The real-time PCR genotyping method described herein showed high accuracy at the subtype level but failed to amplify 3% of the samples. These results show that targeting a polymorphic region potentially impairs amplification efficiency since potential mutations may reduce the affinity between the target region and the PCR primers and probes.
In addition to its robustness, the real-time PCR method costs 9 times less than the commercial methods currently available in Brazil, when the costs of reagents and laboratory material are taken into account. Another positive feature of our proposed method is its fewer handling steps and its faster turnaround time. Since in Brazil the prevalence of genotypes 4 and 5 is low while genotype 6 has never been described, those types were not taken into account when designing this method. However, the same detection platform described herein can be used to design complementary assays to detect genotypes 4, 5 and 6.
This method may provide more accurate correlation between clinical outcomes and different genotypes and their subtypes, as well as improved understanding of the role of genomic variability on HCV infectiousness and on its demographic pattern of infection.
Materials and Methods
Ethylenediaminetetraacetic acid (EDTA) plasma was prospectively collected between January 2005 and February 2008 from 304 patients chronically infected with HCV who were admitted to the Paraná State Reference Laboratory of Health (LACEN-PR) and the Clinics Hospital at the University of São Paulo. Plasma was stored at −70°C until use. Sample selection was based on HCV genotype as had been previously assigned using the Versant™ HCV genotype Assay-LiPA (version I; Siemens Medical Solutions, Diagnostics Division, Fernwald, Germany). The study protocol was approved by the Ethics Committee of University of São Paulo (CAAE –2546.0.015.000-05). The requirement for written informed consent was waived by the IRB because the samples used were coded upon collection and storage. Besides, the study did not present any risks for the patients and involved no procedures for which written consent is normally required outside of the research context.
A total of 200 µl of EDTA plasma was extracted using the automated platform Nuclisens easyMAG (bioMérieux, Boxtel, Netherlands) according to the manufacturer's instructions. The RNA was eluted in 60 µl of elution buffer. The total RNA was quantified using the Quant-iT™ RNA assay kit (Invitrogen, Carlsbad, CA, USA). The observed mean quantity was 30,6 ng.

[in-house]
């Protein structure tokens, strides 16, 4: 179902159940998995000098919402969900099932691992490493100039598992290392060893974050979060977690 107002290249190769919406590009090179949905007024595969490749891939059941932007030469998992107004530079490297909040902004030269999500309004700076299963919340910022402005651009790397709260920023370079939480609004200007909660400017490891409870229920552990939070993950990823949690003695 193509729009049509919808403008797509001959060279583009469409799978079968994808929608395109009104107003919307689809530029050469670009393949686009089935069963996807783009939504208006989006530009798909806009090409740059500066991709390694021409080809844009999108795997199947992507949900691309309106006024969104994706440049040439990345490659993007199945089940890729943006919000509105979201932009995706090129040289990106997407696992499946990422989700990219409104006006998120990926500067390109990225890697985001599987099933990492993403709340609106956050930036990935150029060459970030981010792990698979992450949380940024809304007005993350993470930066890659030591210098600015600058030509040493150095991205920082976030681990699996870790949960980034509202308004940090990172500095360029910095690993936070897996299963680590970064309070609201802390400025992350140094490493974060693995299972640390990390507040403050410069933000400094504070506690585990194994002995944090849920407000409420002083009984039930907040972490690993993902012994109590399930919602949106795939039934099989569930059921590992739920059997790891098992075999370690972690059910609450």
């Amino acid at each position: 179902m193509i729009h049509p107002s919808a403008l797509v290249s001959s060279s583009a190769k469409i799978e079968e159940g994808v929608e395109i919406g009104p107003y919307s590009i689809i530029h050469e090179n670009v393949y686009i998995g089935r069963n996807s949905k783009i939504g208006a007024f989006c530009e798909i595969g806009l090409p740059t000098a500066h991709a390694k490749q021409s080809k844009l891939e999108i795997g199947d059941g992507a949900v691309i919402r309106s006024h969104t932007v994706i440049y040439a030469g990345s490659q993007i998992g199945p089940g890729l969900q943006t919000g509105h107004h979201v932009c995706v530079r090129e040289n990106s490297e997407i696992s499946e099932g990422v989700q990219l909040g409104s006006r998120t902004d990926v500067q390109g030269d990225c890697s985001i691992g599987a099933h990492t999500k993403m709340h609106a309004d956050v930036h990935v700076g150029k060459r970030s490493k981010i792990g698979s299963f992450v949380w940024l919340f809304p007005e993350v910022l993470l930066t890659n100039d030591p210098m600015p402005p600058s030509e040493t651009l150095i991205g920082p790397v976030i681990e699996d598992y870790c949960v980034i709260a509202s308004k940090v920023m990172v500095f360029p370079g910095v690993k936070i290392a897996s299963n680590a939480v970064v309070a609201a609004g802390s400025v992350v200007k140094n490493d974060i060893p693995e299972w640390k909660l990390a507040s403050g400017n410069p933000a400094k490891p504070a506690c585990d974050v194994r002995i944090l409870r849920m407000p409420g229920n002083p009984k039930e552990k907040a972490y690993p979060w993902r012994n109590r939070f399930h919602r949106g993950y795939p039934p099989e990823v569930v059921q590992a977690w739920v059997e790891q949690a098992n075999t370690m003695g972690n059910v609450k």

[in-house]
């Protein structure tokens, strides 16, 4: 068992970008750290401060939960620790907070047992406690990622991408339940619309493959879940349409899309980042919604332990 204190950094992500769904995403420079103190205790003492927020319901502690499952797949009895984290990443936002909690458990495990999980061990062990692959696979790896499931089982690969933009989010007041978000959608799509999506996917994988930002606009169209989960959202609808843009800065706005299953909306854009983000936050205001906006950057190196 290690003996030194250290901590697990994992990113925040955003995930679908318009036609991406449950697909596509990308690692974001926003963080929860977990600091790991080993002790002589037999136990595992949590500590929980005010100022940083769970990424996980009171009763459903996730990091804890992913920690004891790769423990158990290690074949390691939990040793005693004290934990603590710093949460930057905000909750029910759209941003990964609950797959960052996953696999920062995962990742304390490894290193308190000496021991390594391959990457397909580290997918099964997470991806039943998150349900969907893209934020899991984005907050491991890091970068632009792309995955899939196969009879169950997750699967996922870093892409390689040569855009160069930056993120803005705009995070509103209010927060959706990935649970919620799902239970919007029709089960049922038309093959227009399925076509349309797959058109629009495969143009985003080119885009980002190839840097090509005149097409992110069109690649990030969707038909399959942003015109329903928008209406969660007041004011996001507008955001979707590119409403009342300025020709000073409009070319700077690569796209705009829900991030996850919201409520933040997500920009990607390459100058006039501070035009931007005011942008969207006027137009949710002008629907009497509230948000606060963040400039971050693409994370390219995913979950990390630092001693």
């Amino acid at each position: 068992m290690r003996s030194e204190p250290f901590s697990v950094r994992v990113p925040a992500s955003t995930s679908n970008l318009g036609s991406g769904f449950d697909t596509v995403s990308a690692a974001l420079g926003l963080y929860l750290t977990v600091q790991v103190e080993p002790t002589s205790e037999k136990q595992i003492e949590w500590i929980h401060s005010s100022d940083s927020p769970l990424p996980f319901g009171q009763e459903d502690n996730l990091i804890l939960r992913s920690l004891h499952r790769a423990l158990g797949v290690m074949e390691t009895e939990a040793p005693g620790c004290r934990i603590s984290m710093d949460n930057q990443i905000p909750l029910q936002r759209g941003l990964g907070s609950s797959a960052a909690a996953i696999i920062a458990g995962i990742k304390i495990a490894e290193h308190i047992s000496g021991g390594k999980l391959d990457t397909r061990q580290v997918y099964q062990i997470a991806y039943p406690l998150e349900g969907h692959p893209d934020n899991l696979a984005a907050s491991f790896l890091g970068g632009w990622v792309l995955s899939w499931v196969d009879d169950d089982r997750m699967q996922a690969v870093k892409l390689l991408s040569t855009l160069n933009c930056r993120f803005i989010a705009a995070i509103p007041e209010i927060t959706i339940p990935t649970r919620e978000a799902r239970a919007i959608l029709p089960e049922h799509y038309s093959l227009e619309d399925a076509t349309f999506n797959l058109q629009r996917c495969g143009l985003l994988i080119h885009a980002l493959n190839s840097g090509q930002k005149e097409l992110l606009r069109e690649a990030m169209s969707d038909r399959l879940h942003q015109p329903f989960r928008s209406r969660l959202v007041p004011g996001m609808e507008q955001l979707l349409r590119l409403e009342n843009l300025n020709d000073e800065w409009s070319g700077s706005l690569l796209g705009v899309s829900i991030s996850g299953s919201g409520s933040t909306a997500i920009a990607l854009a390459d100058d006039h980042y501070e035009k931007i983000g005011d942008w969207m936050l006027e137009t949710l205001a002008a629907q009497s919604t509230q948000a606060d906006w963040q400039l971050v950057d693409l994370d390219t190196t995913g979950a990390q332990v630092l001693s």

Real-time PCR genotyping
Primers were designed to anneal to conserved sites within the NS5B region and probes were designed to target the internal polymorphic positions in this genomic region. Oligonucleotide design was based on the analysis of data provided by the Los Alamos National Laboratory (http://hcv.lanl.gov/components/hcv-db/GET_ALIGNMENTS/get_alignment.comp).
One primer pair and three different probes labeled with different fluorophores were designed to amplify and detect genotypes 1a, 1b, and 3a. An equivalent strategy was used to detect genotypes 2a, 2b, and 2c. Sequences, locations and specificities of primers and probes are shown in Table 2. Oligonucleotide melting temperatures were calculated using Primer Express (Applied Biosystems, Foster, CA, USA).
Modified one-step real-time PCR
Reactions were performed in a final volume of 50 µl using the Superscript™ III Platinum® one-step quantitative RT-PCR system (Invitrogen). The reaction mix was prepared in two fractions. The first fraction (F1) consisted of 18.5 µl of 2X reaction mix (6 mM MgSO4, and 0.4 mM of each dNTP), 1.0 µl of Taq mix (Superscript™III RT, Platinum Taq Mix), 200 nM of reverse primer (R56_1–3 or gen2RSN), and 0.5 µl of RNase Out (Invitrogen). Twenty-one microliters of F1 were added to optical tubes. The second reaction mix fraction (F2) consisted of 4.4 µl of 2X reaction mix, 200 nM of forward primer (F56_1–3 or gen2FSN), 1.5 µl of 50 mM MgSO4, 0.1 µl of ROX (25 µM), and 200 nM of each probe (against either genotypes 1a, 1b, and 3a; or against genotypes 2a, 2b, and 2c). A final F2 volume of 10 µl was transferred to the caps of the optical tubes. After the addition of 19 µl of RNA, the optical tubes (containing F1) were carefully covered with the caps (containing F2). Reverse transcription was carried out in a GeneAmp PCR System 9700 (Applied Biosystems) for 35 min at 50°C with the thermocycler cover open. Afterwards, tubes were briefly centrifuged and real-time PCR was carried out in a 7500 Real-Time PCR System (Applied Biosystems, Foster, CA, USA) using the following cycling parameters: 2 min at 50°C; 10 min at 95°C; 40 cycles of 15 s at 95°C, 30 s at 50°C; and 1 min at 60°C (for set 1a, 1b, and 3a) or 15 s at 95°C and 1 min at 60°C (for set 2a, 2b, and 2c).
Real-time PCR performance tests
Real-time PCR precision was assessed by testing three randomly selected clinical samples. Sixteen replicates of each sample were analyzed on three different days (n = 48).